Essay: Rail and Water or Maritime

Pages: 8 (2370 words)  ·  Bibliography Sources: 15  ·  Level: College Senior  ·  Topic: Transportation  ·  Buy This Paper


[. . .] References

Rodrigue, Jean-Paul; Comtois, Claude and Brian Slack. (2009). The Goegraphy of Transportation Systems,

2nd Ed.. New York: Routledge.

Case Study (3 pages with 6 references)

As a government auditor, you determine a port has cargo handling issues. It takes too long to clear cargo through the terminal. What would you propose to the terminal manager to correct this problem in 90 days? Be clear and concise in your discussion.

Must include a strong introduction and conclusion.

Port operations can be a sticky matter depending on the specific complexities and considerations that managers are faced with. Adding to these complexities is the fact that many operations take place in countries and regions where labor and regulatory disputes take place on a frequent basis. The issue of cargo clearing a port is multi-faceted, and quite complex. However, there are a few major tools that a port manager or government auditor can use to help increase port efficiency and help speed up the process of cargo clearing. Often times the most obvious changes that can occur are not the most cost effective or ones that benefit the overall security of the port or transportation infrastructure.

Taking a look at a port that has developed cargo clearance issues is often useful. A port that can be examined in this way is the Panama Canal. This port has, over time, become less and less efficient as more and more ships have entered service. Also, the fact that many larger ships are being built and pressed into service has made the canal itself barely sufficient in handling large cargo ships. As a port auditor, the first action should be to examine the port's existing limitations relative to operations and size and determine how the port can be effectively maximized in these areas. Larger ports are often less efficient in clearing cargo because of their sheer size and number of operations. Also, multi-modal ports and cargo concerns add to the complexity of the issue.

The port should be organized into efficient pieces. This sort of organization, if it has not already occurred, should be the first priority of a government auditor. This is one of the most cost-effective solutions and often one of the cheapest as well. New equipment and man power are often not necessary when all it takes to increase cargo clearance capacity is a restructuring of the port and its operations themselves. While these solutions are effective, the fact that the port is looking to accomplish this task within 90 days severely limits the considerations of how and where the port's operations can be made leaner.

Beyond the basic restructuring of the port for maximization of cargo movement, there are other, more obvious and more expensive solutions. Wherever possible, ports can increase their labor force to help ensure that cargo functions are being handled properly and that there are adequate resources to deal with such inefficiencies. Often, the port equipment and resources are grossly outdated and the port would benefit from a technological update. Following a cost-benefit analysis, it can be quite lucrative for a port to upgrade their equipment, even given the high initial cost of this upgrade.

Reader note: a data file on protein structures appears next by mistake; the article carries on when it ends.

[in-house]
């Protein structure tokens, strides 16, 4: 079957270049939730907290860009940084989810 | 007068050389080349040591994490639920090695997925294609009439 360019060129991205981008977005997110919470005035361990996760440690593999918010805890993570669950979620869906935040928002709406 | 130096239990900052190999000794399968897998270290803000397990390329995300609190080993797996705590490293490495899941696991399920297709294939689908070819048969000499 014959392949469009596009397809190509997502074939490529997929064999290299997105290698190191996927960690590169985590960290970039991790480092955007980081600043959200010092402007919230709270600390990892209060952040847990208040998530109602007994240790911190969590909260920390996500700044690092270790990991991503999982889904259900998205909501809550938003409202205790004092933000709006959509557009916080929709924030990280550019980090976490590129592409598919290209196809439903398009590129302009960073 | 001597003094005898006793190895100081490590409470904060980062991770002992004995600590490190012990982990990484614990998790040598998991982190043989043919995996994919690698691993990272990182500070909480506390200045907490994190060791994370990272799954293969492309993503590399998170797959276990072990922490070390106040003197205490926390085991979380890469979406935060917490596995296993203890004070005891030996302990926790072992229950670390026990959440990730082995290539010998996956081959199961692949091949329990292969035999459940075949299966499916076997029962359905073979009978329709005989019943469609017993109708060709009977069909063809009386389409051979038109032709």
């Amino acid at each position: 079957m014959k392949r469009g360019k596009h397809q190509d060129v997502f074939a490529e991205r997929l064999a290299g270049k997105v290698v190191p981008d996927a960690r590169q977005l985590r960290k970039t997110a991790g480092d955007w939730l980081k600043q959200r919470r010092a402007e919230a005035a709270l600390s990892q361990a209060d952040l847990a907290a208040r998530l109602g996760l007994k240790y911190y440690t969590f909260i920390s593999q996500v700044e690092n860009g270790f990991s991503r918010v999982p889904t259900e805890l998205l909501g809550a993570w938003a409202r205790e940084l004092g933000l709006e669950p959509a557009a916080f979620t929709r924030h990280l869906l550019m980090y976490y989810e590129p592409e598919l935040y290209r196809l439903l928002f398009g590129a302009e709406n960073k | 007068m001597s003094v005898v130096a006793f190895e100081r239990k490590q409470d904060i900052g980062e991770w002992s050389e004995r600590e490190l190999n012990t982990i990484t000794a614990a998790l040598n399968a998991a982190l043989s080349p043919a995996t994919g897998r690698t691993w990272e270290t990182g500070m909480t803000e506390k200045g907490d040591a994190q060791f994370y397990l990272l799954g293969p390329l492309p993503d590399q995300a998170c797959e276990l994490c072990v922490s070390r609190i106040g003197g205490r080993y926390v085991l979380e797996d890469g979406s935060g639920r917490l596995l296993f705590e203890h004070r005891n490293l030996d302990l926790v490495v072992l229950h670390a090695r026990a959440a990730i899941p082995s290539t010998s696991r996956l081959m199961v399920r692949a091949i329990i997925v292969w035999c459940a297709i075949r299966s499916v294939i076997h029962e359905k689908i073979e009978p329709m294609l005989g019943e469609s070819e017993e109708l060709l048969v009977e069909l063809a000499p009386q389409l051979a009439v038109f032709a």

In order to correct this problem in 90 days, a strict timeline should be adhered to. Also, the development of specific and measurable efficiency goals needs to be a top priority in dealing with the issue of cargo clearance. It is also extremely important to understand that increasing the efficiency of a port's cargo clearance operations does not always translate to a safer port. As ports cut more and more corners to accommodate larger and more diverse cargo, they often lose valuable ground in the battle for effective port security operations as well. A 90 day plan should take into account security goals as well, and not eliminate security checkpoints or procedures in order to simply speed up the process of cargo clearance.

Since the 90 day goal is in place, another effective way of helping cargo clearance is to automate many of the processes and decisions that take place on every scale on a day-to-day basis. Port cargo clearance should follow a specific planned flow or process, which could easily be examined and modified to help increase cargo clearance speed and capacity. The best possibilities in port efficiency increases within the 90 day period is a close examination of the processes that define cargo clearance. These processes include ship berthing time, distance and time constraints and the process and plans that are major limiters in port operations and efficiency.


Feng, Cheng-Min and Yuan, Chien-Yun. (2007). "Application of Collaborative Transportation

Management to Global Logistics: An Interview Case Study." International Journal of Management. Vol . 32, No. 12.

Haibo, Kuang and Shuwen, Chen. (2007). "The production efficiency of Chinese ports: An empiracal investigation." Science Research Management Vol. 12, No. 7.

Port Reform Toolkit Lecture. (2010).

Rodrigue, Jean-Paul; Comtois, Claude and Brian Slack. (2009). The Goegraphy of Transportation Systems,

2nd Ed.. New York: Routledge.

Tongzon, Jose L. (2009). "Port choice and freight forwarders." Transportation Research: Transportation

Logistics and Review. Vol. 45, No. 1.

Tuttle, William and Wykle, Kenneth. (2003). "The… [END OF PREVIEW]

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Cite This Essay:

APA Format

Rail and Water or Maritime.  (2010, September 14).  Retrieved May 23, 2019, from

MLA Format

"Rail and Water or Maritime."  14 September 2010.  Web.  23 May 2019. <>.

Chicago Format

"Rail and Water or Maritime."  September 14, 2010.  Accessed May 23, 2019.